Wednesday, August 24, 2005

Science Tests the Observable: Religion Invents the Invisible

In Brad Delong's Blog today (Brad Delongs Semi-Daily Journal) there is a superb sentence in the anti-evolution “disturbance” (to call it a debate is beyond the meaning of the word):

"Do facts have reasonable ranges, such that we can simultaneously argue that humans evolved, and humans were created? That science, the study of the observable, should encompass religion, the invention of the invisible?"

I do not always agree with Brad (he is bit too anti-Bush on all occasions over everything for me; no President, Republican or Democratic, is that bad), but as I do not vote in the USA it really is none of my business).

On science versus religion in the issues of evolution he is on the money in my view. Brad’s Blog on economics, commonsense and the decencies of life is very appealing and I always read his Journal each day.

Science and religion will never mix: the fact that the Sun and the rest circle the Earth was once an article of dogmatic faith among Christians; it could cost you your life to disagree, which is ridiculous.

Why should anybody die for a matter of fact, or indeed for one of faith, is beyond me. The fact that you believe one thing on the basis of your faith should not need to be endorsed by me for you to fell happy with your faith. If my endorsement is necessary there is something lacking in your faith. The fact that I believe your faith to be unfounded should not require that you abandon your faith; if it did, then there is something wrong with my view of the facts. I leave you to believe what you believe, as long as you leave me to my reliance on the facts.

The realisation or discovery that it is the Earth that circles the Sun, now confirmed by science, has not established that God does not exist, etc., and no scientific discovery would overcome any religious belief.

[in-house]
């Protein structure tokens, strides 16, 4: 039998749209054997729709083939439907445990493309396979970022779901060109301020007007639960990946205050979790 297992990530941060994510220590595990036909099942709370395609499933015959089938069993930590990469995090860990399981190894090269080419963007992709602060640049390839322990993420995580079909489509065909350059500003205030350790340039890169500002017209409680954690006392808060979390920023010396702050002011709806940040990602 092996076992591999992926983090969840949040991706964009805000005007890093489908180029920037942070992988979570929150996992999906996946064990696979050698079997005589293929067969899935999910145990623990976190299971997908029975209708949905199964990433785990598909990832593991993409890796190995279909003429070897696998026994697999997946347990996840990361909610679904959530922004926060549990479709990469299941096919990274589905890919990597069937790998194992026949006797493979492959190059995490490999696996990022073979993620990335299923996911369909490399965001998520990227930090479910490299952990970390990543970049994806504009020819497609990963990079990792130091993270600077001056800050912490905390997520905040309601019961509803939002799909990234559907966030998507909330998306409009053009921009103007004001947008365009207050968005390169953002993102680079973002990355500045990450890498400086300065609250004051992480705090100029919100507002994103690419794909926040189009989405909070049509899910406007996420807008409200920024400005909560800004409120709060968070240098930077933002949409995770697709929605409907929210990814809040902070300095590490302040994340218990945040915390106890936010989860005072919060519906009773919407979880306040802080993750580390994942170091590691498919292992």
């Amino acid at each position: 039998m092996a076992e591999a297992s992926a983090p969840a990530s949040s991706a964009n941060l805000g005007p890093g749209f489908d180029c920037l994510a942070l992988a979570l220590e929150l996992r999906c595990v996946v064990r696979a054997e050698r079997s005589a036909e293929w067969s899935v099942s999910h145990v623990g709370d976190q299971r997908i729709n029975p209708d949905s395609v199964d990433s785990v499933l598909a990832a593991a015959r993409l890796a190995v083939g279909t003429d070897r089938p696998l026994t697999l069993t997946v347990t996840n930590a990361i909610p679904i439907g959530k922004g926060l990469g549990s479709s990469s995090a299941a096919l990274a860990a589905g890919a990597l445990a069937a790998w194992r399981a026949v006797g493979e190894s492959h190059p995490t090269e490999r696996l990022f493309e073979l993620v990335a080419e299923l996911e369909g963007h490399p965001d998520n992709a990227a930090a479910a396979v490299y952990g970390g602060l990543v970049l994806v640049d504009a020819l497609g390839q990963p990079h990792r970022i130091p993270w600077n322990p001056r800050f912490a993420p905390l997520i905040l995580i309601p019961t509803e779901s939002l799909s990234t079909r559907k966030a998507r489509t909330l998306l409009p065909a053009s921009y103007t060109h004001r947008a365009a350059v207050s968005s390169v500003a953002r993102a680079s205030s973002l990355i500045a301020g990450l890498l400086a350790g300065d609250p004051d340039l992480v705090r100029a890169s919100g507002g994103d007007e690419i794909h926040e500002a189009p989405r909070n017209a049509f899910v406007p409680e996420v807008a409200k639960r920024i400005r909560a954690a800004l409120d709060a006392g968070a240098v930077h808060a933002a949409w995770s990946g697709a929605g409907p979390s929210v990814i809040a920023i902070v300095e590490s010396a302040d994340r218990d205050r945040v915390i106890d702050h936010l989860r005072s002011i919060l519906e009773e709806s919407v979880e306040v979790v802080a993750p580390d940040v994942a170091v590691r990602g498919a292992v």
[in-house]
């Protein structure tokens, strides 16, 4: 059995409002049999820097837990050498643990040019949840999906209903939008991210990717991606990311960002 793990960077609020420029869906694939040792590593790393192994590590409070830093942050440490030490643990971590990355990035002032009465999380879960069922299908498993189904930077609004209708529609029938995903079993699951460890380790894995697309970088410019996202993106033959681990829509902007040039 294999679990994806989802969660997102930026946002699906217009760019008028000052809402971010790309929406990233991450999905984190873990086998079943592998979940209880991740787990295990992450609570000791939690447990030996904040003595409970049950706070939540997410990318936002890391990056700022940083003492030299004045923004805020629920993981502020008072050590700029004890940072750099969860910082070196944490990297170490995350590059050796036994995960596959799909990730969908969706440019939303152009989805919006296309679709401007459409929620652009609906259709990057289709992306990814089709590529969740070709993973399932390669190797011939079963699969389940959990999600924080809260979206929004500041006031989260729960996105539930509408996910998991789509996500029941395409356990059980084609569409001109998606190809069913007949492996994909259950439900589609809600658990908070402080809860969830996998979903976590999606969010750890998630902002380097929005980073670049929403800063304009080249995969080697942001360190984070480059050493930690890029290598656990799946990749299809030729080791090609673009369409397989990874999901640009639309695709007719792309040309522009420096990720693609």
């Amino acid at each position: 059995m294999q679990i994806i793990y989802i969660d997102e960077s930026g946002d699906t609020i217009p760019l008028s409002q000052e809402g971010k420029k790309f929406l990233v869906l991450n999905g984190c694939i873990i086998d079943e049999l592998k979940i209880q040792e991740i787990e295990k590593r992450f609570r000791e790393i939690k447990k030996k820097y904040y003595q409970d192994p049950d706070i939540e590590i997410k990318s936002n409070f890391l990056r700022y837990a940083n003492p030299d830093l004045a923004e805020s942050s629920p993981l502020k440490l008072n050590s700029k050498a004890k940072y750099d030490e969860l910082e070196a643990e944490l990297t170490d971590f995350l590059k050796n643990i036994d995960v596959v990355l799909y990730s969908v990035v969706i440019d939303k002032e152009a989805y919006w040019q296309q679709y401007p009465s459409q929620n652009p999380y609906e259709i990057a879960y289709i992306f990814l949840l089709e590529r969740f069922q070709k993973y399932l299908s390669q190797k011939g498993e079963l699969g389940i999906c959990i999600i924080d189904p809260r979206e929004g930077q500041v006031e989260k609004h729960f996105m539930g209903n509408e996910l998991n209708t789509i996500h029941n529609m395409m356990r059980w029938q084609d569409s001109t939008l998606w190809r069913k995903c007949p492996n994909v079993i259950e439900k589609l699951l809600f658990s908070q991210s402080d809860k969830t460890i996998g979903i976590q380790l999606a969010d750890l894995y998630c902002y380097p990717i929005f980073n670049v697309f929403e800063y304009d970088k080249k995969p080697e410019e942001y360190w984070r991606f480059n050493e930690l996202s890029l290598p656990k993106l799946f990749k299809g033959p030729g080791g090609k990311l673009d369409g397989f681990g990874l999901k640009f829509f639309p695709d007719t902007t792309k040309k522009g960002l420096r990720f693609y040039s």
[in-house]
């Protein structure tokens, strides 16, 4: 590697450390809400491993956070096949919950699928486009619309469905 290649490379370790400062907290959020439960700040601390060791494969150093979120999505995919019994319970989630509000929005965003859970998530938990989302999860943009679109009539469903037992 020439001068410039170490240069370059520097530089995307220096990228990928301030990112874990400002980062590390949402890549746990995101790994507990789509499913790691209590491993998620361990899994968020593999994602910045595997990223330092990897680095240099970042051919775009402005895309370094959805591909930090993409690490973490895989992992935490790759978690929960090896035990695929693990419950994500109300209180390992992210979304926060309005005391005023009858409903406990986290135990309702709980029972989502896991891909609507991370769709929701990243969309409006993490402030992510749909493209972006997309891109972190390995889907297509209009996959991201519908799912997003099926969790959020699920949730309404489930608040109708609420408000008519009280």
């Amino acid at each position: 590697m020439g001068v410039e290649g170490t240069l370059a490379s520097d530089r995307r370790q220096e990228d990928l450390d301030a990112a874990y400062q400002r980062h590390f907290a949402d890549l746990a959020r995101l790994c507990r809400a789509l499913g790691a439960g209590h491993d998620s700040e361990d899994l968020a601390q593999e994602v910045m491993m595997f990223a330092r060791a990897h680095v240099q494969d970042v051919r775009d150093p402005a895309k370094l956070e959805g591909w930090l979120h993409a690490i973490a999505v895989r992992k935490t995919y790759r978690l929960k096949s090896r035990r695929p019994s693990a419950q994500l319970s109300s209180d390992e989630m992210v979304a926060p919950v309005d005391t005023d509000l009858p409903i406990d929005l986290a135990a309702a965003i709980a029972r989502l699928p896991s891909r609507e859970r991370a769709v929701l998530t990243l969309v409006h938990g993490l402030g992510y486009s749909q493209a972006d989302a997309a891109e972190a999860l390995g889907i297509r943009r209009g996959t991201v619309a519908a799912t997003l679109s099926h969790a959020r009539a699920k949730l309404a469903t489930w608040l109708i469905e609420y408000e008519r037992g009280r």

Hence, a person's faith is beyond facts. Why anybody needs more than faith to justify their religious beliefs is beyond me.

The first essay that Adam Smith wrote was: "The Principles which lead and Direct Philosophical Enquiries: illustrated by the History of Astronomy”, written, I believe from when he was a student at Oxford University (1740-46) from around 1744 to 1750, with occasional revisions all his life. He kept his manuscript by his bedside and it was one of the few essays excused the destruction he ordered to the rest of his papers (18 or more Volumes that his friends, Professors Black and Hutton burnt a few days before he died). They published it in 1795 (it is reprinted in “Essays on Philosophical Subjects” by the Liberty Fund, available from Amazon, etc.).

Why did he keep it? I believe because it was a symbol of the time when he lost his faith in the Christian religion and decided to become a philosopher rather than a Minister in the Church, his intended vocation up to 1744.

Those attempting to impose a return to faith-based teaching in a nation’s schools should read Adam Smith’s essay in respect of the history of astronomy. Their predecessors who hounded Galileo should be a stark reminder that religious beliefs about the material world they live in are not based on science, but on faith, which can be fundamentally wrong, as science continues to test reality with the process of disproving hypotheses about reality. There is no way you can test an article of faith; you can test every scientific statement, and nothing is lost be one hypothesis being disproved and replaced with another (except, perhaps, the feelings of those who turn an hypothesis into an article of faith and act like it is ‘must be true’ because they believe it to be true).

As Brad puts it:

“science, is the study of the observable, … religion, the invention of the invisible.”


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